In December 2009, I shared with Rabbi Twerski some of the stories we were getting on GYE every day and the huge extent of the problem. I asked if he could mention our work in his column. He responded, “I recommend GYE at every opportunity I get. I’m attaching an article that was in Hamodia. I don’t know if you want to use it.” (Since then, much has changed. Hamodia itself published a full-length article about GYE in 2015 when we visited London.) This is the article he sent.
Not a week goes by that I don’t get several calls about new casualties of the Internet. Some people call in desperation about themselves, feeling trapped in a
habit from which they have unsuccessfully tried to extricate themselves. Others, equally desperate, call about a family member. There is no immunity. People would be shocked to
know the caliber of the people who have fallen prey to this problem.
While restricting access to the Internet would appear to be a logical solution, it is simply not realistic. The use of the Internet, even just for business needs, is widespread. Filters can be effec- tive to prevent accidental exposure to improper scenes, and can be helpful for people who sincerely want to stop. But the Satan has become overpowering and is claiming victims, destroying spiritual lives, marriages, and families.
A man recently told me that he is traveling to a city 600 miles distant by car. Why? Because he is in contact with his infant grandchildren and is afraid of exposure to a carrier of the swine flu virus at the airport or on a plane. The awareness of the gravity of the problem and the possible consequences warrant his driv- ing ten hours! This man has no false illusions about immunity. Even if we are secure about ourselves, we should be seriously concerned about our children. The technology is advancing every day. There is no safe place to hide out.
What can we do? One phrase comes to mind, that of Avraham Avinu to Avimelech, “There is just no fear of God in this place” (Bereishis 20:11). Whatever else one may do, if there is no yiras Shamayim, everything is possible, even the most immoral behavior.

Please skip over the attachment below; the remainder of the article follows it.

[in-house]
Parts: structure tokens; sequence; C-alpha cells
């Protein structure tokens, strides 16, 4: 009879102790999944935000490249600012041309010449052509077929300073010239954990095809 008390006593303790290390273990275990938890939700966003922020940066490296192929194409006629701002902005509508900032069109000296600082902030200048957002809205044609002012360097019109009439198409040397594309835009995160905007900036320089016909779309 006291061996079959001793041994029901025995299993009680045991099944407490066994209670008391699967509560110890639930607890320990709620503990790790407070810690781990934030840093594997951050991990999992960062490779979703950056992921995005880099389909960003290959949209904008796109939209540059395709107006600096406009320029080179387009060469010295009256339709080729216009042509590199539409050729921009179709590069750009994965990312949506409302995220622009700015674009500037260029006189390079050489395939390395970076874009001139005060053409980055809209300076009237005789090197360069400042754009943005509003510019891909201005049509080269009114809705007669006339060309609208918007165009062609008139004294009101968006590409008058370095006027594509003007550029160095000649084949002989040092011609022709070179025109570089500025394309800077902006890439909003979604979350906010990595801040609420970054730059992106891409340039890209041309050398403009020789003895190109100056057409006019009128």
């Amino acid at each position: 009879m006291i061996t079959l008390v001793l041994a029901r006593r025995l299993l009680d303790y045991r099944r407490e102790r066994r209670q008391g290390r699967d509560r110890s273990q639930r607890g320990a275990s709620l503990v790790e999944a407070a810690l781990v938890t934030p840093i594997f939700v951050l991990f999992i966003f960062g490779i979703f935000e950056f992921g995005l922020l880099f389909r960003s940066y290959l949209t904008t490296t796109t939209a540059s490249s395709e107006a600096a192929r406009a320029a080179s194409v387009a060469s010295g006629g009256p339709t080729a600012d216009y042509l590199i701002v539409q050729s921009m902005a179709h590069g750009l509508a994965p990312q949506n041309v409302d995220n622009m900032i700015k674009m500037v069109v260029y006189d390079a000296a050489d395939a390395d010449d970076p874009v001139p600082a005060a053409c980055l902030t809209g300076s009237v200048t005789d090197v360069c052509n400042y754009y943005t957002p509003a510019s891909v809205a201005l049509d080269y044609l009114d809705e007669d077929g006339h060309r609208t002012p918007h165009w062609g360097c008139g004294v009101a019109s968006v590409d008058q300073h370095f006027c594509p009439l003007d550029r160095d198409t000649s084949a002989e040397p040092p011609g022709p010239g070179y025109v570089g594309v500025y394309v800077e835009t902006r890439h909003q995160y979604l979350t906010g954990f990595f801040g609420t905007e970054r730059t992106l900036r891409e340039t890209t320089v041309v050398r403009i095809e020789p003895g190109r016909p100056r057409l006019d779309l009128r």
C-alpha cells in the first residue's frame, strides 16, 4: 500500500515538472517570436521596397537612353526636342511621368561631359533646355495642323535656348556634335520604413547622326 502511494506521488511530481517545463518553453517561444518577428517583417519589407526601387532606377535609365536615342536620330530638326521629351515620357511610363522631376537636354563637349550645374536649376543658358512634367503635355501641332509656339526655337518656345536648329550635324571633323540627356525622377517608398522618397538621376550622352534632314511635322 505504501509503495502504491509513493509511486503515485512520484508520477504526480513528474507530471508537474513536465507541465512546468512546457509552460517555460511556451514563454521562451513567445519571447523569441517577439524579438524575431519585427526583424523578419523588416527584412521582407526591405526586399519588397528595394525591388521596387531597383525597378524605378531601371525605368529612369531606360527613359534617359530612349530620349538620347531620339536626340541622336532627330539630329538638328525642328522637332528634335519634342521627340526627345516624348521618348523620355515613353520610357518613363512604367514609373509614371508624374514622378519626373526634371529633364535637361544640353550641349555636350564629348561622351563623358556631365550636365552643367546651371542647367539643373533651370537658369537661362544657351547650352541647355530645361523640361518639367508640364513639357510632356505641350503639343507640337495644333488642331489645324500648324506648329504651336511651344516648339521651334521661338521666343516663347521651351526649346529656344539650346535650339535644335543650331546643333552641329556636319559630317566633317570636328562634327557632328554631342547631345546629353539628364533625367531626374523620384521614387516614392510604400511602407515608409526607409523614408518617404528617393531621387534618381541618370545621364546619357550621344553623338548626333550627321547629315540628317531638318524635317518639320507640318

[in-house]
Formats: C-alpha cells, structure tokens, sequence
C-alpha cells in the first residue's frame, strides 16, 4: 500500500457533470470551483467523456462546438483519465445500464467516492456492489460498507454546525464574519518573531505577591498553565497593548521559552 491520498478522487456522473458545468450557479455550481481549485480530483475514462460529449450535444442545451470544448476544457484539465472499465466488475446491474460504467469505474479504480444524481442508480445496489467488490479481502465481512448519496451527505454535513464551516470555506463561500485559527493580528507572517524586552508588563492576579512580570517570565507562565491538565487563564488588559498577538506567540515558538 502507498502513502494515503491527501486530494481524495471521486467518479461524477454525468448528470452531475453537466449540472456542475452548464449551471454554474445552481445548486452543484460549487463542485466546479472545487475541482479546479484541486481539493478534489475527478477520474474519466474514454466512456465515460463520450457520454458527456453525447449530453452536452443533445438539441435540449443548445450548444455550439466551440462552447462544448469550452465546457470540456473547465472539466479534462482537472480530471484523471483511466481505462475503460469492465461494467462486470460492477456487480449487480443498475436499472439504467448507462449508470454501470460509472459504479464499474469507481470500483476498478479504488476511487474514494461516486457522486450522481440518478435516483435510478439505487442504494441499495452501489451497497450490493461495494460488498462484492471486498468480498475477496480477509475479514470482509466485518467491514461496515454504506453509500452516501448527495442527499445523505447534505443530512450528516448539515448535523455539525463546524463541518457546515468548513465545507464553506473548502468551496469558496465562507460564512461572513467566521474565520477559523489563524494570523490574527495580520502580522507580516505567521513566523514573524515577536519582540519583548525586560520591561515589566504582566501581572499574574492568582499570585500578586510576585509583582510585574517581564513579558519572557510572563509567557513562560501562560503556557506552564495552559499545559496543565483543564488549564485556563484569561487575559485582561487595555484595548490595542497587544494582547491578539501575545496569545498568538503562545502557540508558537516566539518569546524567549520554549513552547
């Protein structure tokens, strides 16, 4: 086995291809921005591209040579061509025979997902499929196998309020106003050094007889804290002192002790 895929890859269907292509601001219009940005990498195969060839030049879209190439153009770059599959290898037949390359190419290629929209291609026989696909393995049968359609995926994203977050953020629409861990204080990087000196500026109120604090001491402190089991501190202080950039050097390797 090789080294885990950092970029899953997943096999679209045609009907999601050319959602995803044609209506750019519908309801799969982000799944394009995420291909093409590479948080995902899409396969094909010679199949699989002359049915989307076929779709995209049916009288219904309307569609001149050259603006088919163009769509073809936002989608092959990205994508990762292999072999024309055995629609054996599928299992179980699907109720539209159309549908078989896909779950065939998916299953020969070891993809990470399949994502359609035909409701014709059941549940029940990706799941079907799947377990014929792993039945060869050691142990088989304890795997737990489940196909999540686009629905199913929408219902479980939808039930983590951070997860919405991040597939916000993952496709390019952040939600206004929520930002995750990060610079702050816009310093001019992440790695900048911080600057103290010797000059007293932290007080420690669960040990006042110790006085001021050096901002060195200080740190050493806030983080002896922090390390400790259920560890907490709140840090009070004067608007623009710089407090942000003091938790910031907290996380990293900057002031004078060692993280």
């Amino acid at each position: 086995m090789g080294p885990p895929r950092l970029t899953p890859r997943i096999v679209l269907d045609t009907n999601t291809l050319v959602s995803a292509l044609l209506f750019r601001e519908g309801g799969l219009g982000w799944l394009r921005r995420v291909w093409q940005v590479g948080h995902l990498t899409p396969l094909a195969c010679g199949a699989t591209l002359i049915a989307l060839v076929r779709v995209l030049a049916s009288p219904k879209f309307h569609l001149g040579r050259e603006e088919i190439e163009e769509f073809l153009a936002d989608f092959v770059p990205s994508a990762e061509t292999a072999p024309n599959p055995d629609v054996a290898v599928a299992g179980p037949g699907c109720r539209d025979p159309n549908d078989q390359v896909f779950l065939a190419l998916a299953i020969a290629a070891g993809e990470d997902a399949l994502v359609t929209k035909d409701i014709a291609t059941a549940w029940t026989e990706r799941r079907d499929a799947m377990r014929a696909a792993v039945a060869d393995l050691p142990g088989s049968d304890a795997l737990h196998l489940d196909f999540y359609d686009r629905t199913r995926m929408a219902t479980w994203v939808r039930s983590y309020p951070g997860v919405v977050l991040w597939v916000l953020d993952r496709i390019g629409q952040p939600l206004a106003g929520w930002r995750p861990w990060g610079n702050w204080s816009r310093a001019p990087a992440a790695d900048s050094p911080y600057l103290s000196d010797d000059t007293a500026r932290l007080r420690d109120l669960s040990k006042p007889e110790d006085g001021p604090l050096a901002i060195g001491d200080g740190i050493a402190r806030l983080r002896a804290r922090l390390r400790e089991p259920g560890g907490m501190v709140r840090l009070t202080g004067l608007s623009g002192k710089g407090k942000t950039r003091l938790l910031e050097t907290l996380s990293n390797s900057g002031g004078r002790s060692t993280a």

But don’t we have strong yiras Shamayim? Baruch Hashem, we have wonderful yeshivos and seminaries. We have glatt kosher meat, chalav Yisrael, pas Yisrael, and kemach yashan. But listen to the Talmud. When Rav Yochanan ben Zakkai was in his last days, his talmidim asked for his berachah. He said, “May your fear of Hashem be as great as your fear of people.” His talmidim were shocked. “Is that what you think of us?”
Rav Yochanan said, “Halevai you would achieve that! When
a person does an aveirah, he is concerned that no person should see him. It does not bother him that Hashem sees him” (Berachos 25b).
Just think of it! The talmidim of Rav Yochanan ben Zakkai! These were people whose greatness in Torah and kedushah was beyond what we can imagine, yet he felt that they might be lack- ing in yiras Shamayim. How can we say about ourselves that we have adequate yiras Shamayim? Remember what Chovos HaLevavos says, “You may be asleep, but the yetzer hara is awake.” Awake and unrelenting.
What can we do to increase yiras Shamayim? Rashi provides the answer: “To observe those mitzvos that we tend to trample on” (Devarim 7:12). Baruch Hashem, we do not trample on kashrus, on Shabbos, or on chametz on Pesach, but unfortu- nately, we may trample on middos: kaas, lashon hara, kinah, sinah, gaavah, shekker. We should keep before us the words of Rav Chaim Vital: that we should take even greater precaution with middos than we do with aveiros! Middos is the key to yiras Shamayim. Middos gives the person a sense of kedushah and dignity that he would not allow himself to soil with the tumah of the Internet.
Let us be honest with ourselves. Do we sometimes lose our temper? The Talmud says that this is equivalent to avodah zarah. Do we sometimes listen to or speak lashon hara, which is equivalent to the three cardinal sins of avodah zarah, shefichus damim, and arayos? Do we sometimes deviate from the truth? No amount of chumros can be considered yiras Shamayim if we are not meticulously careful about middos.
It is easy to buy kosher food. It is not easy to become masters of our middos. It may be the most difficult challenge of our lives. But think of the person who will drive ten hours for fear that he may be exposed to the swine flu virus and how disastrous this can be to his grandchildren. If our homes do not become fortresses of true yiras Shamayim, our children are at risk of being infected by the virus of the Internet. Remember the words of Avraham Avinu: “There is just no fear of God in this place.” Without true yiras Shamayim, nothing else will work.